In 1979, the first elections to the European Parliament were held. 410 Members (MEPs) were elected in the first true international election. At the time there were only members of the European Community (the forerunner of the European Union):
- West Germany
The general turnout across the EC was poor (averaging 63%) perhaps reflecting a lack of ‘Europeaness’, as if EC citizens still thought of themselves only in terms of nationality rather than as members of a common institution.
That said, other countries across the continent were queuing up to join the EC, seeing the benefits of economic integration in a Cold War world. Even by 1999, however, the now-EU had only 15 member states.
Fast-forward to today’s elections, and 751 seats in the European Parliament are up for grabs, spread across 28 member states. The enthusiasm provoked by this remarkable expansion of the EU – helped by the dissolution of the Soviet Union and the declining influence of Russia – is tempered by the widespread anti-EU sentiment across the continent.
Since 1979, more and more power has been devolved from individual nations to Brussels, allowing the EU an overbearing influence on domestic policy. Additionally, the economic recovery on the continent since the 2008 financial crisis has been ponderous at best, with many countries (particularly along the Mediterranean) still suffering from austerity budgets, job losses and sluggish growth.
Just as significantly, in 1999 the Amsterdam Treaty was signed, effectively abolishing border controls between EU member states. This has fuelled resentment in many countries where immigration levels have become unsustainable.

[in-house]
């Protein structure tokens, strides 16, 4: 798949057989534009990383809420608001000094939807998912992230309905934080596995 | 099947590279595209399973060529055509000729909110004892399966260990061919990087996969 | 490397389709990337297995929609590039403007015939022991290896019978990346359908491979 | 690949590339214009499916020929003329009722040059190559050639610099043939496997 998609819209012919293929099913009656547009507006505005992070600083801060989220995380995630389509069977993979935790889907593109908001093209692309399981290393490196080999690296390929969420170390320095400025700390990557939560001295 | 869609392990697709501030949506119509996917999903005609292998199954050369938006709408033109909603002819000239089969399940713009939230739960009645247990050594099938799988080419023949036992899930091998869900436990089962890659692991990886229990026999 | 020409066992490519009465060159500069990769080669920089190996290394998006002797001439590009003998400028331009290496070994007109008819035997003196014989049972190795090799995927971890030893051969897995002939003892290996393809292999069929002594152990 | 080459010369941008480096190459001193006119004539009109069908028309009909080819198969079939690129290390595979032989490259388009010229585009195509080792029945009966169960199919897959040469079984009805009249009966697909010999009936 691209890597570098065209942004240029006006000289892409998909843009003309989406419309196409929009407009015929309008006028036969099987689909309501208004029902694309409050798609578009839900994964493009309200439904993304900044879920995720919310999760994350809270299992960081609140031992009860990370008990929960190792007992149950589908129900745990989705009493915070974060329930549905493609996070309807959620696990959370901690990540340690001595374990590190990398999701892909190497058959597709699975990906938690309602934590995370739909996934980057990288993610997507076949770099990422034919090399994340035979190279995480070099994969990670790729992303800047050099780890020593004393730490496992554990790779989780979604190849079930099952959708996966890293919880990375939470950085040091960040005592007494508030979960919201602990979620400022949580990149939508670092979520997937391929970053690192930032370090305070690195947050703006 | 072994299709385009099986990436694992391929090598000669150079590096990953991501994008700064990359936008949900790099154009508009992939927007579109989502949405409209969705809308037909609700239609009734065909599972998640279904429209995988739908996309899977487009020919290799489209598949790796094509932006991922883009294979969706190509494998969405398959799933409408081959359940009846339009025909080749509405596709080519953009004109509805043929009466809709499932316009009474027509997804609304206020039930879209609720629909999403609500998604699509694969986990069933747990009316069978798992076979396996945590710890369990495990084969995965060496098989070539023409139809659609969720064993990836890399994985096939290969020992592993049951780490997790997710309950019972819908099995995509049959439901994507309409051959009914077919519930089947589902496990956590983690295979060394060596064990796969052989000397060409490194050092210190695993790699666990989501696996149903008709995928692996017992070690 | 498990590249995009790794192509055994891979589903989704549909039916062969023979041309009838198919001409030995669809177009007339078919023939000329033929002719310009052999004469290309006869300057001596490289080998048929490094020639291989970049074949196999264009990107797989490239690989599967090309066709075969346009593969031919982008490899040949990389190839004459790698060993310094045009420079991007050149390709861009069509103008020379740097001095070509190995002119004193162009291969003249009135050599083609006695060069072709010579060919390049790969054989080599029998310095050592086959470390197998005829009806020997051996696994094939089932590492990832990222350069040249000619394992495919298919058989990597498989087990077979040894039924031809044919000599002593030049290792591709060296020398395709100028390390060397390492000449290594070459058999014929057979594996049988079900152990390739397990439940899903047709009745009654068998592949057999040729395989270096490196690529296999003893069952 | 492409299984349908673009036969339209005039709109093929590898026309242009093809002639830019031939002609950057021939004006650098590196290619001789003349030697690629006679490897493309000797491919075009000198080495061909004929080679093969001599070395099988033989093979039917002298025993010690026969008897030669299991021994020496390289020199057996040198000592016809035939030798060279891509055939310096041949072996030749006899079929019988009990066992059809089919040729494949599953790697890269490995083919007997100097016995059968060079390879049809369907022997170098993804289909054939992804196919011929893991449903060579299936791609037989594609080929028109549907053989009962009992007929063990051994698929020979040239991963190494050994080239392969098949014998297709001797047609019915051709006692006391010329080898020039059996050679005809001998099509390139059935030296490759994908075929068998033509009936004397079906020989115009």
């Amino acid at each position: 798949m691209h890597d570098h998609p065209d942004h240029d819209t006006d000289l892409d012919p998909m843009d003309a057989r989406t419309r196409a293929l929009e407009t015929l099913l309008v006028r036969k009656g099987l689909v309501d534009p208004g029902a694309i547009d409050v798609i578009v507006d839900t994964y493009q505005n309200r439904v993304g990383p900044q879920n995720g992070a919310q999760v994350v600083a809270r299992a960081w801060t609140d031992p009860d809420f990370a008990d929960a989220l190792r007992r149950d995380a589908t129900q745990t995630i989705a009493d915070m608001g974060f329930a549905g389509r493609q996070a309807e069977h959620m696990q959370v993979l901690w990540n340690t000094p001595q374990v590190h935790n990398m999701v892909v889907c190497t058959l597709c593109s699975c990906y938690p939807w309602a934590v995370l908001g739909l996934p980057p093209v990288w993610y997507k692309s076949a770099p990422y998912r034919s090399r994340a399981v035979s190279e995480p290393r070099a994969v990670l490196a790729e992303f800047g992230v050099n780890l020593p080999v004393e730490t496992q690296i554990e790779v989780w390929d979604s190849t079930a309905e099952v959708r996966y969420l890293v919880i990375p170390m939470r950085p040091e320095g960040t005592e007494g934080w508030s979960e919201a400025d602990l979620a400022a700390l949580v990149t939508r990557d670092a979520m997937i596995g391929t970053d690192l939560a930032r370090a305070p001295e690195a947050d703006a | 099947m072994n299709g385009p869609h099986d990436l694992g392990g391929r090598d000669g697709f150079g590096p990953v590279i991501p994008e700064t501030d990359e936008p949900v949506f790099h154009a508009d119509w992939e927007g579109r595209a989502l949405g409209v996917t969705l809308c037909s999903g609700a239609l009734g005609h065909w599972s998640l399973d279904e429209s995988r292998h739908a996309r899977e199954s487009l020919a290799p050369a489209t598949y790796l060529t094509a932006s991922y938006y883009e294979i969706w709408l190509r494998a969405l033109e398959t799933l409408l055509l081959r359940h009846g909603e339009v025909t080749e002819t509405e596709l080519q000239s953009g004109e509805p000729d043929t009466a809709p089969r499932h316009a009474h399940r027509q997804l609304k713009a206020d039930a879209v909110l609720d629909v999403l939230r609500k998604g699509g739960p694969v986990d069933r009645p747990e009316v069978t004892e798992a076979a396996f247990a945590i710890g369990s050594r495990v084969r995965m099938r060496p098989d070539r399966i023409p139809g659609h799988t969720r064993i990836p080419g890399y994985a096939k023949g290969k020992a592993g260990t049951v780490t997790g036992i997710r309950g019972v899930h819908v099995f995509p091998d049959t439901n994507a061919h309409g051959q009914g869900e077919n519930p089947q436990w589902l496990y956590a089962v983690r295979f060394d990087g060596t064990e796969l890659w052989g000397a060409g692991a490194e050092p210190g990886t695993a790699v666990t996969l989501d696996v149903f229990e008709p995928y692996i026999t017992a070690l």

This changed European climate means that many parties contesting today’s election are running on anti-EU or reform-EU ticket, rather than promising further integration, or even espousing any political ideology.
The devolution of power (and money) to the EU is alarming, and the open borders arrangement in an expanding community is a farce. With many immigrants unwilling or unable to integrate in their host countries, ethnic and racial tensions are stirring. In a bid for greater homogeneity and unity, the EU has exacerbated existing divisions, creating others.
At the same time, there has been no concerted effort towards a regional economic revival, with stimulus packages and austerity measures instead applied in an ad hoc fashion to country’s in need.
There may, then, be one thing in common between the 1979 and 2014 European Parliament elections: a low turnout. The EU’s resistance to reform makes the effort of voting (even for anti-EU parties) seem a futile gesture.